The Hidden Past

This week I’m trying the Trifecta Challenge. This week the challenge is to write a story between 33-333 words using the third definition of grasp.

GRASP (verb)
1

: to take or seize eagerly
2
: to clasp or embrace especially with the fingers or arms
The Hidden Past
My mind drifted as I thumbed through the box of papers. I glanced at each of them, making sure they were in the correct place. Sometimes I felt like I had the most boring job in the office. People were often impressed when they heard I worked in the museum archives, but what I did was nothing special. My coworkers would be restoring old books, processing collections of never before seen letters, cataloging photographs–but not me. I was stuck with the numbers.

My fingers brushed against something unexpected–a notebook. It was small, and clearly older than the rest of the records in the box. I brushed dirt off the soft leather cover as I opened it.

It wasn’t filled with numbers. It looked more like a diary than a ledger. “April 4, 1906,” the small cramped handwriting read, “The dig continues on as expected. We’ve found six burial chambers so far, and I believe we’re well on our way to finding more of the town. But all of that will be recorded in the official field notebooks…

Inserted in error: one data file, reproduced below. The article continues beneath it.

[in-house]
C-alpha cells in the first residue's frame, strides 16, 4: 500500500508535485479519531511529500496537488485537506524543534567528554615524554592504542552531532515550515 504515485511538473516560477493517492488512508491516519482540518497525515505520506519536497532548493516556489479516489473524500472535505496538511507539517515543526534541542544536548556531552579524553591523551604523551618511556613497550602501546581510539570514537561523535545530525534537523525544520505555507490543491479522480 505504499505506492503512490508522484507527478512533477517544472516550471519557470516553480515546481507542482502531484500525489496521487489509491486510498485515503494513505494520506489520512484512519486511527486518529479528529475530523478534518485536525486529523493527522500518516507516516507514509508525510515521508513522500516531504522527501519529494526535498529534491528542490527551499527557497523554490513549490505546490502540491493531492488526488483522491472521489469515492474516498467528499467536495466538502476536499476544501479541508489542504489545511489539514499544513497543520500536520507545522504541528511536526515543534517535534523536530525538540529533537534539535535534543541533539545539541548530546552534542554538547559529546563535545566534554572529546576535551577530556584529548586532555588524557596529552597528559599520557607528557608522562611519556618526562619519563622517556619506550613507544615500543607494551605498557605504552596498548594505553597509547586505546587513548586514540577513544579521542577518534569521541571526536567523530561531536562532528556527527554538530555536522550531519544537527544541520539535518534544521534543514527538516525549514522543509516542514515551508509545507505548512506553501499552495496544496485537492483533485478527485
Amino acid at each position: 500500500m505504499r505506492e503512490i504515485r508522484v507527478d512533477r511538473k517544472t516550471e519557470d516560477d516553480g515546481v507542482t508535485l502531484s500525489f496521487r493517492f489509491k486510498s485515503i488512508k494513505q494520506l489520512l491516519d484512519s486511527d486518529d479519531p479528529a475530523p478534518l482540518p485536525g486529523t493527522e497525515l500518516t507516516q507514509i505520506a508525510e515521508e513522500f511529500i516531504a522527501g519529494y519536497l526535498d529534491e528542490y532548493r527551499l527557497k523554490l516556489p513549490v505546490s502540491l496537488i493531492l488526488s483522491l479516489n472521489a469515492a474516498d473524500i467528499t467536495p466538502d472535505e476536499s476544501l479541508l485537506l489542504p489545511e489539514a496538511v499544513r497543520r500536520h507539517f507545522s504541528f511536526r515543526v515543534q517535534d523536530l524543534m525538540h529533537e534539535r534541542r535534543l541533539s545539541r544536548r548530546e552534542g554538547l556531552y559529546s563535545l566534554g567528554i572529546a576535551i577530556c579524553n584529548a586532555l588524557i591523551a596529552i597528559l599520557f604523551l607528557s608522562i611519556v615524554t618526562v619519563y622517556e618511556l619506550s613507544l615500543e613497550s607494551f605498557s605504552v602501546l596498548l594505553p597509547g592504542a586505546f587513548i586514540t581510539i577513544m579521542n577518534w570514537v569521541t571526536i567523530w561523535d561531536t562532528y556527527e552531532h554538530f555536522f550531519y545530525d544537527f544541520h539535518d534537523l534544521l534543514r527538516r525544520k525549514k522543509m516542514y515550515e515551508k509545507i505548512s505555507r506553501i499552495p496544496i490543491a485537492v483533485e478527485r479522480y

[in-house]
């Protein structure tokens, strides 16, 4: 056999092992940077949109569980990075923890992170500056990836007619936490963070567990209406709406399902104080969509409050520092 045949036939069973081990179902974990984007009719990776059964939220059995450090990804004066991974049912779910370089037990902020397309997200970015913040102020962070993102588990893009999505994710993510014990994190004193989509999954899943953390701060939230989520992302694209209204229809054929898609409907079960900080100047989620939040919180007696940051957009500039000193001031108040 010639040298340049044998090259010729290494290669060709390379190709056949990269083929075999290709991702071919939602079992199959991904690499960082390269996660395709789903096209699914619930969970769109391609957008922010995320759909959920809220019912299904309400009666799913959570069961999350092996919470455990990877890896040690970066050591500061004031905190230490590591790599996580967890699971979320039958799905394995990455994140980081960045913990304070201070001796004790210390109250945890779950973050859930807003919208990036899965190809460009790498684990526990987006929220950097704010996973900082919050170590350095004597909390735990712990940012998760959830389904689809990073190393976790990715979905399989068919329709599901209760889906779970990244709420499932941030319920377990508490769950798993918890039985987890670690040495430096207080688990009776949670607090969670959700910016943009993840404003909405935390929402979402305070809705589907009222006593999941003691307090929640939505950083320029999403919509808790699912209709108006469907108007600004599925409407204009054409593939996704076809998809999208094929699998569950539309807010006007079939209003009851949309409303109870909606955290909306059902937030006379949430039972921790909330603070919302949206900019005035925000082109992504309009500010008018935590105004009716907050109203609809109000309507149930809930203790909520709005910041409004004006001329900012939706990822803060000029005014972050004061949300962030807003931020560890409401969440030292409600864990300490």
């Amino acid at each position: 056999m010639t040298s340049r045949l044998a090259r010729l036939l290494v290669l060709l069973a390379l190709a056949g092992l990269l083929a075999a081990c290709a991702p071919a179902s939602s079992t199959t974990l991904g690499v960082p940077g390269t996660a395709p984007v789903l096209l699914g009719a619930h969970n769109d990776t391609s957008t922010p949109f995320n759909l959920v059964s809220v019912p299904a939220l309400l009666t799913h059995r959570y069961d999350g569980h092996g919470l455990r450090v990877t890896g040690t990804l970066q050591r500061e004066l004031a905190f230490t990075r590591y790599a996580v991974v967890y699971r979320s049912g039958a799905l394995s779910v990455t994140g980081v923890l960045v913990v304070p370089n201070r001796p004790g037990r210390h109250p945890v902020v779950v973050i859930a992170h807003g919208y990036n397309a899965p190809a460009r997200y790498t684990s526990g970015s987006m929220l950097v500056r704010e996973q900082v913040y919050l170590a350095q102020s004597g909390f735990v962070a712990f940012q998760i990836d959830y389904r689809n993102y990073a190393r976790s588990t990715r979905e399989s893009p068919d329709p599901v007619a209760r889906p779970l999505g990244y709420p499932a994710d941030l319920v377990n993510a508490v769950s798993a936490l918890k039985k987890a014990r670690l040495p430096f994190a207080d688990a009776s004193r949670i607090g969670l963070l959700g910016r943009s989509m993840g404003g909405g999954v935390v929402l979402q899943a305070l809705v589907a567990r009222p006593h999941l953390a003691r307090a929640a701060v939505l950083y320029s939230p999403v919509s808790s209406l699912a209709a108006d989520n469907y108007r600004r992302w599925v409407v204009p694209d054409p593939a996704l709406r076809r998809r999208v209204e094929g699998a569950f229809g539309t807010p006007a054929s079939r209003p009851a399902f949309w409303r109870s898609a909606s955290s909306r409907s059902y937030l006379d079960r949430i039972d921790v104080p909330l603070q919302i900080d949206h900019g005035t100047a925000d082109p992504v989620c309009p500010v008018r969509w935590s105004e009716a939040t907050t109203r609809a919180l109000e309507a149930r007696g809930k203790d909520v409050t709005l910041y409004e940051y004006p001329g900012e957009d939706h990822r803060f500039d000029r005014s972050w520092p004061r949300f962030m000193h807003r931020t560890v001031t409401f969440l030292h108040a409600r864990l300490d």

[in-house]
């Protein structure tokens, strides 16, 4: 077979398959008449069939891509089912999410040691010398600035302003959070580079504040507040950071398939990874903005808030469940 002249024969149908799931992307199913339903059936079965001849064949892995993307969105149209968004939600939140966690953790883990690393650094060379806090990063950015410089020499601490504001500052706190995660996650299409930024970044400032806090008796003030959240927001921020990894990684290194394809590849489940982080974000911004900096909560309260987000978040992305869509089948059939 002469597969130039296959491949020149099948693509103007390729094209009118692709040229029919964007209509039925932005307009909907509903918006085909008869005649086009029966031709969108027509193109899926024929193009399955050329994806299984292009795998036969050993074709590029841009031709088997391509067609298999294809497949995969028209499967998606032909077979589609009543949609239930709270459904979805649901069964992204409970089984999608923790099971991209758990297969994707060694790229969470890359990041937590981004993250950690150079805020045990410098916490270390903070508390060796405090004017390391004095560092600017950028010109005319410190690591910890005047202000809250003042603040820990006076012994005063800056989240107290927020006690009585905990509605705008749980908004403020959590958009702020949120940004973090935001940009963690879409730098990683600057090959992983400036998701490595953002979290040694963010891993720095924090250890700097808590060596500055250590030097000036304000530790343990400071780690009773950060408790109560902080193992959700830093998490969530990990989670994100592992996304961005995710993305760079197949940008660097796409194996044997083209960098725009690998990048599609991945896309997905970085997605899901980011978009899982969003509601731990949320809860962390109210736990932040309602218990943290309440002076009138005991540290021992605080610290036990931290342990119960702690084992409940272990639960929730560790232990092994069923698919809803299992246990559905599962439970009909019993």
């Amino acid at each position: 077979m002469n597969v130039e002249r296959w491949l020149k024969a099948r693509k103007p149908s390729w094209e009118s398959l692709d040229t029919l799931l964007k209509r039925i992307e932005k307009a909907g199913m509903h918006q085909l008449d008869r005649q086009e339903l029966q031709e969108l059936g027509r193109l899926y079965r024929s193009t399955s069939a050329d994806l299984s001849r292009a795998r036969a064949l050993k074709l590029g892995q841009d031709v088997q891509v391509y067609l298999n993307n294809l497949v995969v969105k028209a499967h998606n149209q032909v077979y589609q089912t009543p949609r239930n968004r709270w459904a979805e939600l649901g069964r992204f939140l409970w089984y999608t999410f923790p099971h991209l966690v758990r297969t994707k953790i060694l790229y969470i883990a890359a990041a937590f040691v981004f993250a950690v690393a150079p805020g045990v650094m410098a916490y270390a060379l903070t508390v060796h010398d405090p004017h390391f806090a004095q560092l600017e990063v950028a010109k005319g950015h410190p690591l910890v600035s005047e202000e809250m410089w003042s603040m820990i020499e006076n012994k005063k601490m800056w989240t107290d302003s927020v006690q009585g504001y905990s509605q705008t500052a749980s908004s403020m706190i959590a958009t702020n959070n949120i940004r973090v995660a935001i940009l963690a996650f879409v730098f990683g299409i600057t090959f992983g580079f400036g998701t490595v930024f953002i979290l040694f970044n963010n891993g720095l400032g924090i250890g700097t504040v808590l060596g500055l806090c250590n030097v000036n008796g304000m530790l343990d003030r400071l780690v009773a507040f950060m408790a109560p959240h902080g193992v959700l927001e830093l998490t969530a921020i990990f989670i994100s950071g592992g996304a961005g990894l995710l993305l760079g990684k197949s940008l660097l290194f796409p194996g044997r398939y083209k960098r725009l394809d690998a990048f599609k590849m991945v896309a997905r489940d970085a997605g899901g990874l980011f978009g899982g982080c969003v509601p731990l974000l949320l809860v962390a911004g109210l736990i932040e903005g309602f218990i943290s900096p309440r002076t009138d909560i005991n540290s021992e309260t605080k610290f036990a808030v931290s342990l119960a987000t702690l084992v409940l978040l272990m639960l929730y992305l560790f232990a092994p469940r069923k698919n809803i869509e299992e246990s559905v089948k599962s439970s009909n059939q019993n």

“H. continues to drive me mad. He constantly undermines me, telling the local workers that he is the project director. Yesterday he told them they could have the day off, knowing full well that I needed the help!”

I read on, hardly believing what I had found. The pages were full of field gossip and personal reflections, exactly the sort of thing I had hoped to find when I applied for the job over a year before.

Suddenly, I stopped reading, trying to grasp what the words on the page said. Goosebumps raced across my skin. “I shouldn’t write this down, but I need to tell someone. I’ve killed him. I didn’t mean to, but the deed is done. I’ve buried the body near the dig site. Lord help me if it is ever found.”

 

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5 thoughts on “The Hidden Past

    • Thanks! When I worked in the archives my favorite thing to do was look at old letters and notebooks. I never found anything this dramatic, but it was still great to read them!

  1. Now I have this urge to go rooting through old places in search of lost history. Who knows what has gone unnoticed in forgotten places?
    Thank you very much for linking up. Please remember to return to vote!

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